Is Trazodone a Controlled Substance?

Is Trazodone a controlled substance?
Recovery Unplugged Drug and Alcohol Addiction Treatment

Written By

Dr. Po-Chang Hsu -

Medically Reviewed By:

Dr. Po-Chang Hsu

Last Medically Reviewed on March 11, 2024

Key Points

  • Trazodone is an atypical antidepressant used to treat major depressive disorder, anxiety disorders, and sleep disorders.
  • Though trazodone is only available by prescription, it’s not a controlled substance and is regarded as having low abuse potential.
  • Trazodone does have some risks and side effects, especially when combined with other drugs.

Trazodone is a serotonin receptor antagonist and reuptake inhibitor (SARI) used to treat major depressive disorder, anxiety disorders, and sleep disorders. It’s only available by prescription, but it is not a controlled substance.

If you’re prescribed trazodone to treat a mental health condition, or it’s part of your addiction treatment, here’s everything you need to know.

What Is Trazodone?

Trazodone is a prescription SARI that works on the chemicals and chemical receptors in the body to ease depression. While it’s not a true member of the selective serotonin reuptake inhibitors (SSRIs), it shares many similar properties.

It is approved by the FDA as a treatment for major depressive disorder and is commonly prescribed off-label for anxiety disorders and insomnia.

Trazodone works by increasing the amount of serotonin in the brain, which can positively affect sleep, mood, pain, and other conditions.

Is Trazodone a Controlled Substance?

No, trazodone is not a narcotic or controlled substance. Controlled substances include prescription drugs that are regulated due to their potential for abuse and dependence, as well as certain illegal drugs.

Each of these drugs is categorized into different schedules that indicate their medical use and potential for abuse.[1] Schedule I indicates no medical use and the highest potential for dependence, while Schedule II, II, IV, and V have increasing medical uses and decreasing addictive potential. Schedule V drugs have accepted medical uses with the lowest potential for abuse.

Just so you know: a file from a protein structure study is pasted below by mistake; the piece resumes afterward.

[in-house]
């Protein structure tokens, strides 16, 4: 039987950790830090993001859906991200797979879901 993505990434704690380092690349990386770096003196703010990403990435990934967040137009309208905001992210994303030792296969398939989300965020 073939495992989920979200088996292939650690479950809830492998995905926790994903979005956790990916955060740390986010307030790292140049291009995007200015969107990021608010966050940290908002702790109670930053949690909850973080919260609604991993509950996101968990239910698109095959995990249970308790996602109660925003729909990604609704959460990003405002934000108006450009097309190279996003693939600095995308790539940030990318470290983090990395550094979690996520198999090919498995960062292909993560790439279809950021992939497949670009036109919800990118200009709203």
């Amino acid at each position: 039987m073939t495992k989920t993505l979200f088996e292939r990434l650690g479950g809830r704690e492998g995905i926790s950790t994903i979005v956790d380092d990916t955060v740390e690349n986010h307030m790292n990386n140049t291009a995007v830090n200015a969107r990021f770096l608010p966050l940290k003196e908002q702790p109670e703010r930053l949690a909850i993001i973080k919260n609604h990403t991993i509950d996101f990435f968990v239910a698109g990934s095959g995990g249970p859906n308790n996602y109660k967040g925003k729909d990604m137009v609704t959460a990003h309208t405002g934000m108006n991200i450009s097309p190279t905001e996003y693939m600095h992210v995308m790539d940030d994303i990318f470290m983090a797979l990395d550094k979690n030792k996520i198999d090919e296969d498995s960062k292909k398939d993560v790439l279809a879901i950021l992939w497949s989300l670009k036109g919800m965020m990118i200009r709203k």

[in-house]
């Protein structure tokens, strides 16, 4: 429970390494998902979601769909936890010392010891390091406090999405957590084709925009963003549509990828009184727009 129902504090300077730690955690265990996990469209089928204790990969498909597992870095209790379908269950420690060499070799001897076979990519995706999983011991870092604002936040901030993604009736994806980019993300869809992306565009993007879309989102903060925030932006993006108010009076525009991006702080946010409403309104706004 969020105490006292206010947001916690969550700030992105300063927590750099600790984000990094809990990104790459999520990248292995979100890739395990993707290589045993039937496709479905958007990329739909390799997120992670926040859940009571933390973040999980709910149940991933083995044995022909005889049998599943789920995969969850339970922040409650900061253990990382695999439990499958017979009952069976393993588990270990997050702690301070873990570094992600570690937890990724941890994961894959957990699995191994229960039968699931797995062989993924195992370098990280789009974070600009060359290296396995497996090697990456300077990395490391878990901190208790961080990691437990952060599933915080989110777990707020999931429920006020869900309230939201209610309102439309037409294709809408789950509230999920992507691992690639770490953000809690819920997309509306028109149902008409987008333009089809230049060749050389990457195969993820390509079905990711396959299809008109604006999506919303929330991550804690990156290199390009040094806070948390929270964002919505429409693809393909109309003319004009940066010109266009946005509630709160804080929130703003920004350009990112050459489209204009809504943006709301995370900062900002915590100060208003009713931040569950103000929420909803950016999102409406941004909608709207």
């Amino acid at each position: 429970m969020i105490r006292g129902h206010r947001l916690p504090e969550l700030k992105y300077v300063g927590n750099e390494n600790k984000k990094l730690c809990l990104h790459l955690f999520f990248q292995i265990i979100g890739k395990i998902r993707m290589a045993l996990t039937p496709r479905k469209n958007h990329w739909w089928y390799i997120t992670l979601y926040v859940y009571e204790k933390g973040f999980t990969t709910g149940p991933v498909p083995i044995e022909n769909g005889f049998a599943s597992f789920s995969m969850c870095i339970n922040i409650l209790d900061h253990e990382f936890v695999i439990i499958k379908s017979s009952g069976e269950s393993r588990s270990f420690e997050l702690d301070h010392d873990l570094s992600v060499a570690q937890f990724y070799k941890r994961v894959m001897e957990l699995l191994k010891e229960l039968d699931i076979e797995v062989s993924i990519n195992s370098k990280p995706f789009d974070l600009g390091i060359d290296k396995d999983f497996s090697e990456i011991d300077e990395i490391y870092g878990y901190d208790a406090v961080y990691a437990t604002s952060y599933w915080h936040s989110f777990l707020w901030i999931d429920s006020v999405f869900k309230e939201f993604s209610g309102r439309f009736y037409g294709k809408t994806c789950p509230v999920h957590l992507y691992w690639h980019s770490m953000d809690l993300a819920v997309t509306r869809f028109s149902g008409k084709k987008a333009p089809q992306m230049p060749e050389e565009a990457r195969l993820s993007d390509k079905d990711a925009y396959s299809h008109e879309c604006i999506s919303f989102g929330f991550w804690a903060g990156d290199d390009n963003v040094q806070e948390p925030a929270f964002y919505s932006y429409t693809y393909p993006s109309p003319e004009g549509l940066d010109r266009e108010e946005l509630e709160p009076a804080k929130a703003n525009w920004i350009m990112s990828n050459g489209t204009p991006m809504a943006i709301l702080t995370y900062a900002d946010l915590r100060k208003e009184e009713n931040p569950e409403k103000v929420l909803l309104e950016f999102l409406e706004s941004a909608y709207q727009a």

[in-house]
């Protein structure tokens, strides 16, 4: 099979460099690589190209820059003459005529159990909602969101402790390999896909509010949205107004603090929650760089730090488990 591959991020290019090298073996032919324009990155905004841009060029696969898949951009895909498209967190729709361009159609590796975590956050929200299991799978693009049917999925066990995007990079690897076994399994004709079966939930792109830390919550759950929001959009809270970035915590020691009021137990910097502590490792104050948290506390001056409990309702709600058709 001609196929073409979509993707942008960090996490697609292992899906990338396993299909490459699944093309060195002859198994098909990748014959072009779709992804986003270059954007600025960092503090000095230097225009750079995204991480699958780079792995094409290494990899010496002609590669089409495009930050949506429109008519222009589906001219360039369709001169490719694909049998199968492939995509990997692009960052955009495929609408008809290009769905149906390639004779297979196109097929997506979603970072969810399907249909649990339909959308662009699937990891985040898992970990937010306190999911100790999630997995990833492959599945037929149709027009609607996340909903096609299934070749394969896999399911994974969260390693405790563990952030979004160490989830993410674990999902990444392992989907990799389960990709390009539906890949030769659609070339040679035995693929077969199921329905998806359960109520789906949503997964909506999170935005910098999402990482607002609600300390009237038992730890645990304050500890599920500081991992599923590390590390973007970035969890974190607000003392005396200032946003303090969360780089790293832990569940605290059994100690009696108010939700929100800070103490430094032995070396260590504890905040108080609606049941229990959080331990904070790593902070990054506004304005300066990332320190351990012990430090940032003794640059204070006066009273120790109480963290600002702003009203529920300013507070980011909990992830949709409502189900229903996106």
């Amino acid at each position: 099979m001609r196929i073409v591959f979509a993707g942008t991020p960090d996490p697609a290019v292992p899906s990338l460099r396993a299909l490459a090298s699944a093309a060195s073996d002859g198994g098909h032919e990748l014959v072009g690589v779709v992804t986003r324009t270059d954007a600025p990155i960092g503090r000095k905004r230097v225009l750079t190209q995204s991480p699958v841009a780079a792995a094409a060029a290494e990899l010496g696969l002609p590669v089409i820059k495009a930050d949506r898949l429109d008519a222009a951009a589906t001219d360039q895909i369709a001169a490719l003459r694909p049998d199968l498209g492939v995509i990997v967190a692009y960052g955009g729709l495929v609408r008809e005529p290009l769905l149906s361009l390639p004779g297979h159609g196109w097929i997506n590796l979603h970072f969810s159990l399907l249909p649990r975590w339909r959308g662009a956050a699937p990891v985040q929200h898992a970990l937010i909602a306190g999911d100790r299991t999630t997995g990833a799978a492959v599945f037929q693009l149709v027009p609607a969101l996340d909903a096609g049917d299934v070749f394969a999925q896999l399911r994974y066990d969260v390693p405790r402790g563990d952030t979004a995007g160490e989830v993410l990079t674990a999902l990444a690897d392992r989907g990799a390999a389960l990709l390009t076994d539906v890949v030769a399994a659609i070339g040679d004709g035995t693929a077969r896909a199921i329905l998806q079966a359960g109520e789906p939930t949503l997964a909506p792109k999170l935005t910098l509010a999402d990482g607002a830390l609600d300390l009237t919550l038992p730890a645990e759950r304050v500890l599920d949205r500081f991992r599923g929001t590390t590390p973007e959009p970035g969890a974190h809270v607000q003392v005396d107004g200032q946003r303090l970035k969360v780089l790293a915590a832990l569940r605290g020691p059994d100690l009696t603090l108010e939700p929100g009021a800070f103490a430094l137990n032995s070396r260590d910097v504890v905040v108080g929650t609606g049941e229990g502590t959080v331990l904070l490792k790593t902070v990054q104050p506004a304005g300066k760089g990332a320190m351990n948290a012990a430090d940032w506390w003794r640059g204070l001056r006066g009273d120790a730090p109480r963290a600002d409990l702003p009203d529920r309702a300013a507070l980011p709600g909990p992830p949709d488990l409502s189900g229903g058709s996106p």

Trazodone is not a controlled substance or a drug with potential for abuse because studies have not shown people who take trazodone are likely to abuse the drug or display drug-seeking behavior.

That said, the potential for abuse and dependence on trazodone has not been well-researched, especially with off-label use. Other drugs used to treat insomnia, such as benzodiazepines and non-benzodiazepine hypnotics, do have a high risk for dependence.

It’s important to take trazodone as prescribed to avoid any abuse risk. While it may not cause addiction, there is a risk of physical dependence with withdrawal symptoms when you stop the drug.

Trazodone Dosage

Trazodone may have different dosages for different patients or to treat different conditions. It’s crucial to follow your doctor’s orders or the directions on the label.

The average dose of oral trazodone is 150 mg per day in divided doses, not to exceed 400 mg per day.[2] The extended-release version is 150 mg per day in a single dose, not to exceed 375 mg per day.[3] There isn’t an established dosage for off-label use, though it’s typically lower than the dosage for depression.

Side Effects of Trazodone

Trazodone is generally safe when taken as directed, but it does have some potential side effects, including:[4]

  • Dizziness
  • Headaches
  • Blurred vision
  • Dry mouth
  • Constipation
  • Drowsiness
  • Nausea

Though uncommon, there is a risk of serious side effects like low blood pressure, irregular heartbeat, seizures, and suicidal thoughts or actions. If you experience any of these side effects, seek medical attention immediately.

Trazodone Overdose

Trazodone overdose

Trazodone overdose can occur if you take too much trazodone at one time. The signs of a trazodone overdose may include respiratory arrest, coma, and irregular heartbeat.[5] If you suspect an overdose, call 911 immediately.

If trazodone is taken with other medications that affect serotonin levels, it can cause a serious condition called serotonin syndrome. This can happen if you take trazodone at its prescribed dose or misuse it. The signs of serotonin syndrome can include muscle tremors or stiffness, confusion, and changes in blood pressure or heart rate.

Trazodone Drug Interactions